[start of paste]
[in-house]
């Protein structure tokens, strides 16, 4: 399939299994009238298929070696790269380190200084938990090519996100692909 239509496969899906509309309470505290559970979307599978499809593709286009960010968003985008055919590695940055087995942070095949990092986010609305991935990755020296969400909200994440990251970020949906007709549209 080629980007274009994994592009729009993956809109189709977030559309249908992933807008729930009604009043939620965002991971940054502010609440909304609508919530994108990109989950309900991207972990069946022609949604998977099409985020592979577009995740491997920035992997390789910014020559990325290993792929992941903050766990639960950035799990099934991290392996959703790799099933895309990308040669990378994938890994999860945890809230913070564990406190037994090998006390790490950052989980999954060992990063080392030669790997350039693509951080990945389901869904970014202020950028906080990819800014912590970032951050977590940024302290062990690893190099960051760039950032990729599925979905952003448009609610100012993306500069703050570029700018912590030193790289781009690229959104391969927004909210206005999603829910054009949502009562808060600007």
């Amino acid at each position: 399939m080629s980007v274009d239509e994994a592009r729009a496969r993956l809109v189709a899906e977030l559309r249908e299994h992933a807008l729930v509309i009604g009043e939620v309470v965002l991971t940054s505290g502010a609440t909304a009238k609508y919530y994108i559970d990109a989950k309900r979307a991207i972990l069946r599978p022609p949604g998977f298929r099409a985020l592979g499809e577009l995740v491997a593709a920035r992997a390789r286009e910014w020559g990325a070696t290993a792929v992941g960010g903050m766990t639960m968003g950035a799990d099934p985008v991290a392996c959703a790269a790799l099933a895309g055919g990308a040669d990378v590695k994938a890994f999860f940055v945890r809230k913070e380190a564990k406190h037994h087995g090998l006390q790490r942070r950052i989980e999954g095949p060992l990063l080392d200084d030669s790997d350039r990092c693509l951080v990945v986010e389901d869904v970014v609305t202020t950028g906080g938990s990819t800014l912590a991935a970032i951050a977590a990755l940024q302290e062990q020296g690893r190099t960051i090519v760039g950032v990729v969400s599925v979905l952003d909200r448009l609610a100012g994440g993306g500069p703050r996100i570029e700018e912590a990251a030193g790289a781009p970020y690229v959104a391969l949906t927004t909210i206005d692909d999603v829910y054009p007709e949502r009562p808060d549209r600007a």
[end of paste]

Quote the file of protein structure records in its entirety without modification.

[in-house]
């Protein structure tokens, strides 16, 4: 399939299994009238298929070696790269380190200084938990090519996100692909 239509496969899906509309309470505290559970979307599978499809593709286009960010968003985008055919590695940055087995942070095949990092986010609305991935990755020296969400909200994440990251970020949906007709549209 080629980007274009994994592009729009993956809109189709977030559309249908992933807008729930009604009043939620965002991971940054502010609440909304609508919530994108990109989950309900991207972990069946022609949604998977099409985020592979577009995740491997920035992997390789910014020559990325290993792929992941903050766990639960950035799990099934991290392996959703790799099933895309990308040669990378994938890994999860945890809230913070564990406190037994090998006390790490950052989980999954060992990063080392030669790997350039693509951080990945389901869904970014202020950028906080990819800014912590970032951050977590940024302290062990690893190099960051760039950032990729599925979905952003448009609610100012993306500069703050570029700018912590030193790289781009690229959104391969927004909210206005999603829910054009949502009562808060600007």
């Amino acid at each position: 399939m080629s980007v274009d239509e994994a592009r729009a496969r993956l809109v189709a899906e977030l559309r249908e299994h992933a807008l729930v509309i009604g009043e939620v309470v965002l991971t940054s505290g502010a609440t909304a009238k609508y919530y994108i559970d990109a989950k309900r979307a991207i972990l069946r599978p022609p949604g998977f298929r099409a985020l592979g499809e577009l995740v491997a593709a920035r992997a390789r286009e910014w020559g990325a070696t290993a792929v992941g960010g903050m766990t639960m968003g950035a799990d099934p985008v991290a392996c959703a790269a790799l099933a895309g055919g990308a040669d990378v590695k994938a890994f999860f940055v945890r809230k913070e380190a564990k406190h037994h087995g090998l006390q790490r942070r950052i989980e999954g095949p060992l990063l080392d200084d030669s790997d350039r990092c693509l951080v990945v986010e389901d869904v970014v609305t202020t950028g906080g938990s990819t800014l912590a991935a970032i951050a977590a990755l940024q302290e062990q020296g690893r190099t960051i090519v760039g950032v990729v969400s599925v979905l952003d909200r448009l609610a100012g994440g993306g500069p703050r996100i570029e700018e912590a990251a030193g790289a781009p970020y690229v959104a391969l949906t927004t909210i206005d692909d999603v829910y054009p007709e949502r009562p808060d549209r600007a």